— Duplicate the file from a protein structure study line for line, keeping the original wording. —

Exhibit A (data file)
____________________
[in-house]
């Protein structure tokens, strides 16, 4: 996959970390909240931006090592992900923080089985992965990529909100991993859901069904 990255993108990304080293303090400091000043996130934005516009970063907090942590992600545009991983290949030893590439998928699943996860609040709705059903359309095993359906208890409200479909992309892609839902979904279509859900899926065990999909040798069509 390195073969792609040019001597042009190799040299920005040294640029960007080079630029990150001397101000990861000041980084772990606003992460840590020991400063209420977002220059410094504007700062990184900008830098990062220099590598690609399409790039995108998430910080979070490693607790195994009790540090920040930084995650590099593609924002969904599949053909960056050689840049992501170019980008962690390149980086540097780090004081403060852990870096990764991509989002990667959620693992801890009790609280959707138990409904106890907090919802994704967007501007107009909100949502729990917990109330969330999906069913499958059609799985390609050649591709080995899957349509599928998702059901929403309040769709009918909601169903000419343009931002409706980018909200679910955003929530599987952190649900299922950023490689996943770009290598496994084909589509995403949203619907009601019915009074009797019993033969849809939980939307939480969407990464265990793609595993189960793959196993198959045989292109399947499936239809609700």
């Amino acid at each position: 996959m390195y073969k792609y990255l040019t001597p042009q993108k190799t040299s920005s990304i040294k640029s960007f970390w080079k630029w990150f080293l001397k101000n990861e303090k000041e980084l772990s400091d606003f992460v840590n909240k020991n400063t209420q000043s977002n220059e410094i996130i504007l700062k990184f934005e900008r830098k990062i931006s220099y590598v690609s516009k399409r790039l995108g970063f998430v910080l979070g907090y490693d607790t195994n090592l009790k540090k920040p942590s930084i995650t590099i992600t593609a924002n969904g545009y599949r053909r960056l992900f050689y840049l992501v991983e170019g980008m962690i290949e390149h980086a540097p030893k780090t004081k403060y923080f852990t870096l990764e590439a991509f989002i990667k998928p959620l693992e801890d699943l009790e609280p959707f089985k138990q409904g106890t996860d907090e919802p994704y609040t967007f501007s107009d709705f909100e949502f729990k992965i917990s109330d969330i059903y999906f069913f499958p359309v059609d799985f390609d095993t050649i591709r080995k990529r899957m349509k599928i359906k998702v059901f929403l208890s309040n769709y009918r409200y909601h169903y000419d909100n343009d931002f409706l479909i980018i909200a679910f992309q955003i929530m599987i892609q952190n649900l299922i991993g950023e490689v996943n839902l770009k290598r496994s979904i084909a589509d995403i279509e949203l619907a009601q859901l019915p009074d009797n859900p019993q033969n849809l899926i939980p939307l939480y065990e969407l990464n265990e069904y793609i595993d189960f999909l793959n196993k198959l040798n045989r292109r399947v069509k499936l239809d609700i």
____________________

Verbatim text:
[in-house]
């Protein structure tokens, strides 16, 4: 996959970390909240931006090592992900923080089985992965990529909100991993859901069904 990255993108990304080293303090400091000043996130934005516009970063907090942590992600545009991983290949030893590439998928699943996860609040709705059903359309095993359906208890409200479909992309892609839902979904279509859900899926065990999909040798069509 390195073969792609040019001597042009190799040299920005040294640029960007080079630029990150001397101000990861000041980084772990606003992460840590020991400063209420977002220059410094504007700062990184900008830098990062220099590598690609399409790039995108998430910080979070490693607790195994009790540090920040930084995650590099593609924002969904599949053909960056050689840049992501170019980008962690390149980086540097780090004081403060852990870096990764991509989002990667959620693992801890009790609280959707138990409904106890907090919802994704967007501007107009909100949502729990917990109330969330999906069913499958059609799985390609050649591709080995899957349509599928998702059901929403309040769709009918909601169903000419343009931002409706980018909200679910955003929530599987952190649900299922950023490689996943770009290598496994084909589509995403949203619907009601019915009074009797019993033969849809939980939307939480969407990464265990793609595993189960793959196993198959045989292109399947499936239809609700």
């Amino acid at each position: 996959m390195y073969k792609y990255l040019t001597p042009q993108k190799t040299s920005s990304i040294k640029s960007f970390w080079k630029w990150f080293l001397k101000n990861e303090k000041e980084l772990s400091d606003f992460v840590n909240k020991n400063t209420q000043s977002n220059e410094i996130i504007l700062k990184f934005e900008r830098k990062i931006s220099y590598v690609s516009k399409r790039l995108g970063f998430v910080l979070g907090y490693d607790t195994n090592l009790k540090k920040p942590s930084i995650t590099i992600t593609a924002n969904g545009y599949r053909r960056l992900f050689y840049l992501v991983e170019g980008m962690i290949e390149h980086a540097p030893k780090t004081k403060y923080f852990t870096l990764e590439a991509f989002i990667k998928p959620l693992e801890d699943l009790e609280p959707f089985k138990q409904g106890t996860d907090e919802p994704y609040t967007f501007s107009d709705f909100e949502f729990k992965i917990s109330d969330i059903y999906f069913f499958p359309v059609d799985f390609d095993t050649i591709r080995k990529r899957m349509k599928i359906k998702v059901f929403l208890s309040n769709y009918r409200y909601h169903y000419d909100n343009d931002f409706l479909i980018i909200a679910f992309q955003i929530m599987i892609q952190n649900l299922i991993g950023e490689v996943n839902l770009k290598r496994s979904i084909a589509d995403i279509e949203l619907a009601q859901l019915p009074d009797n859900p019993q033969n849809l899926i939980p939307l939480y065990e969407l990464n265990e069904y793609i595993d189960f999909l793959n196993k198959l040798n045989r292109r399947v069509k499936l239809d609700i």